"[T]he party asserting federal jurisdiction in a removal case bears the burden of showing, at all stages of the litigation, that the case is properly before the federal court." Frederico v. Home Depot, 507 F.3d 188, 193 (3d Cir. 2007); see also Brown v. Jevic, 575 F.3d 322, 326 (3d Cir. 2009). Removal statutes "are to be strictly construed against removal and all doubts should be resolved in favor of remand." Boyer v. Snap-On Tools Corp ., 913 F.2d 108, 111 (3d Cir. 1990) (citing Steel Valley Auth. v. Union Switch & Signal Div ., 809 F.2d 1006, 1010 (3d Cir.1987)).


Plaintiffs argue that the Court lacks subject matter jurisdiction over this matter because the sole basis for removal to this court, namely, Plaintiffs' RICO claim found at Count XXII, was voluntarily dismissed by Plaintiffs. See generally Plaintiffs' Brief in Support ; Docket Entry No. 16-1. Plaintiffs complain that Defendants' removal of this matter to federal court was a "tactical maneuver" and that "[t]here remains no basis... that would require the parties to litigate this matter in Federal Court." Id. at 6. In this regard, Plaintiffs submit that Defendants have not met their burden to show that subject matter jurisdiction exists here.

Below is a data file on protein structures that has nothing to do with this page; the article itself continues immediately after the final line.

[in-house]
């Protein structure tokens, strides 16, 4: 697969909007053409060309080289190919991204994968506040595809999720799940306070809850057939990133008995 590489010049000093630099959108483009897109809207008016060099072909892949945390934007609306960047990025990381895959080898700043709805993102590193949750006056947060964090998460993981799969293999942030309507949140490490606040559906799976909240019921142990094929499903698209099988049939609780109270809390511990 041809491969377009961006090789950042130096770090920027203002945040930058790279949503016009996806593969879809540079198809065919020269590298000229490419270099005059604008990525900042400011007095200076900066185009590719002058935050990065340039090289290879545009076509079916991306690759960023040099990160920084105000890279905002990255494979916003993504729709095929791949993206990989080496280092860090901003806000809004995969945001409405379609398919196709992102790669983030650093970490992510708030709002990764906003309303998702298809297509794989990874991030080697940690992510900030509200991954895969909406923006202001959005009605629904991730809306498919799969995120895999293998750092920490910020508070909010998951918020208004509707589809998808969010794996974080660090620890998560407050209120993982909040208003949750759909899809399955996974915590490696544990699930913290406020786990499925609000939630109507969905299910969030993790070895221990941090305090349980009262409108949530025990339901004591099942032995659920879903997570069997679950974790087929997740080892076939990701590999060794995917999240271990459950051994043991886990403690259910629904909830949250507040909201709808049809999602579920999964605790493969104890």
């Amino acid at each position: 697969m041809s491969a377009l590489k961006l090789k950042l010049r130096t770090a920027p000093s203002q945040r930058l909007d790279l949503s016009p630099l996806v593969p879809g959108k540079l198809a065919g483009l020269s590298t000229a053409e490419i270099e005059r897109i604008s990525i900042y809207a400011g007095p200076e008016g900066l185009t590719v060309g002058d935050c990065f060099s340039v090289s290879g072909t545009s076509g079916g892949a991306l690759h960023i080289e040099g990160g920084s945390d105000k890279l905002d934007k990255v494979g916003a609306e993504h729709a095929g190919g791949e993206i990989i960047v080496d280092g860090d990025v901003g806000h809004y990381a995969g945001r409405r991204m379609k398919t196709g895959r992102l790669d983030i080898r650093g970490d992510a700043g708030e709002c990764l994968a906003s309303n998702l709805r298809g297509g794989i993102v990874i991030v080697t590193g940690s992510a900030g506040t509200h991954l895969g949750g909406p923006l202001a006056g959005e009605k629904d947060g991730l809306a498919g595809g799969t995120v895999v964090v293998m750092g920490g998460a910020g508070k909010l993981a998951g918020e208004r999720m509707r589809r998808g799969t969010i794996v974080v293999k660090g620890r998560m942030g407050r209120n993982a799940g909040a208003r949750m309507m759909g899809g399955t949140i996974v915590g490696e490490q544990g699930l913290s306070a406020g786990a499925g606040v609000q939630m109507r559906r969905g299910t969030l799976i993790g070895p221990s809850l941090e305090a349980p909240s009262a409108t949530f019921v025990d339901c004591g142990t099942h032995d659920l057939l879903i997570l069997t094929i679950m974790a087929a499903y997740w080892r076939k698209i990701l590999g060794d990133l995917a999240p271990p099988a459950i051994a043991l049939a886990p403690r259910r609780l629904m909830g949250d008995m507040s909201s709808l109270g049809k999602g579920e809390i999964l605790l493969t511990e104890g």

Defendants have opposed Plaintiffs' motion to remand, arguing that Plaintiffs' motion is untimely, that the Court has subject matter jurisdiction over the claims, that Plaintiffs' RICO claim has not been dismissed, and that removal was proper on that basis.[1] See Defendants' Brief in Opposition ; Docket Entry No. 19. Defendants submit that the vacatur of the District Court's Order dismissing Plaintiffs' RICO claim is evidence of the Court's recognition that the claim was not properly dismissed under Fed.R.Civ.P. 41(a). In this regard, Defendants contend that the RICO claim is therefore still in effect and Court maintains its original subject matter jurisdiction, as the complaint still includes a federal claim.